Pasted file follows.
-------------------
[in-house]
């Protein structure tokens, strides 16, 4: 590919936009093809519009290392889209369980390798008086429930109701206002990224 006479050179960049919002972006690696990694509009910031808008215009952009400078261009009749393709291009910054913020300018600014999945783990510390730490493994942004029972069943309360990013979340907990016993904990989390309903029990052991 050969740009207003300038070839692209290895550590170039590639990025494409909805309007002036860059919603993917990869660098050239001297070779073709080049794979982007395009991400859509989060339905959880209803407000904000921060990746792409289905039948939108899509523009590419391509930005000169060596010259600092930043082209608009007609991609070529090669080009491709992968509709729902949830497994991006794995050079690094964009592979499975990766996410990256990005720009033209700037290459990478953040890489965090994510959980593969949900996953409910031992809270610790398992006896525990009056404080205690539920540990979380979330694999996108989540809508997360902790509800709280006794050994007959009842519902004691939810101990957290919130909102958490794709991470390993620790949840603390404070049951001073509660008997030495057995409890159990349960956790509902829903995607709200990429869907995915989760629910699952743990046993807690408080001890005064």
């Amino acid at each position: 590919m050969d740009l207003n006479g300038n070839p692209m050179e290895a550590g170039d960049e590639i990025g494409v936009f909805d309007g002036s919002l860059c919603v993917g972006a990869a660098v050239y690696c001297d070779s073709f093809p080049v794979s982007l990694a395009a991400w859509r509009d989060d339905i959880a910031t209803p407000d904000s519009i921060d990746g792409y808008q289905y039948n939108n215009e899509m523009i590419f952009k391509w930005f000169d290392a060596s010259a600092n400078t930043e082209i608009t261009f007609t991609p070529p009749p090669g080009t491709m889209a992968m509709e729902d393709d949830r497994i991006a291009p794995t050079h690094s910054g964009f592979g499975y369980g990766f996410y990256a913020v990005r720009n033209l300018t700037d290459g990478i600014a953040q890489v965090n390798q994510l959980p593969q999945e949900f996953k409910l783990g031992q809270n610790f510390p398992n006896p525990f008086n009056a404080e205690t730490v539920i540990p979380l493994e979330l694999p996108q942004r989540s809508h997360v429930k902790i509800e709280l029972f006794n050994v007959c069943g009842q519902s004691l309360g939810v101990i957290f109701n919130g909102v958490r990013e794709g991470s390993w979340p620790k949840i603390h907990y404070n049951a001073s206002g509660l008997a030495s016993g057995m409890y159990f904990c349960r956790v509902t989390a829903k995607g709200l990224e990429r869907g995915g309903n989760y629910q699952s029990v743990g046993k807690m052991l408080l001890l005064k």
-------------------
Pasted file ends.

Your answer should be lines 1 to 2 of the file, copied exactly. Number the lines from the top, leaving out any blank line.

[in-house]
């Protein structure tokens, strides 16, 4: 590919936009093809519009290392889209369980390798008086429930109701206002990224 006479050179960049919002972006690696990694509009910031808008215009952009400078261009009749393709291009910054913020300018600014999945783990510390730490493994942004029972069943309360990013979340907990016993904990989390309903029990052991 050969740009207003300038070839692209290895550590170039590639990025494409909805309007002036860059919603993917990869660098050239001297070779073709080049794979982007395009991400859509989060339905959880209803407000904000921060990746792409289905039948939108899509523009590419391509930005000169060596010259600092930043082209608009007609991609070529090669080009491709992968509709729902949830497994991006794995050079690094964009592979499975990766996410990256990005720009033209700037290459990478953040890489965090994510959980593969949900996953409910031992809270610790398992006896525990009056404080205690539920540990979380979330694999996108989540809508997360902790509800709280006794050994007959009842519902004691939810101990957290919130909102958490794709991470390993620790949840603390404070049951001073509660008997030495057995409890159990349960956790509902829903995607709200990429869907995915989760629910699952743990046993807690408080001890005064």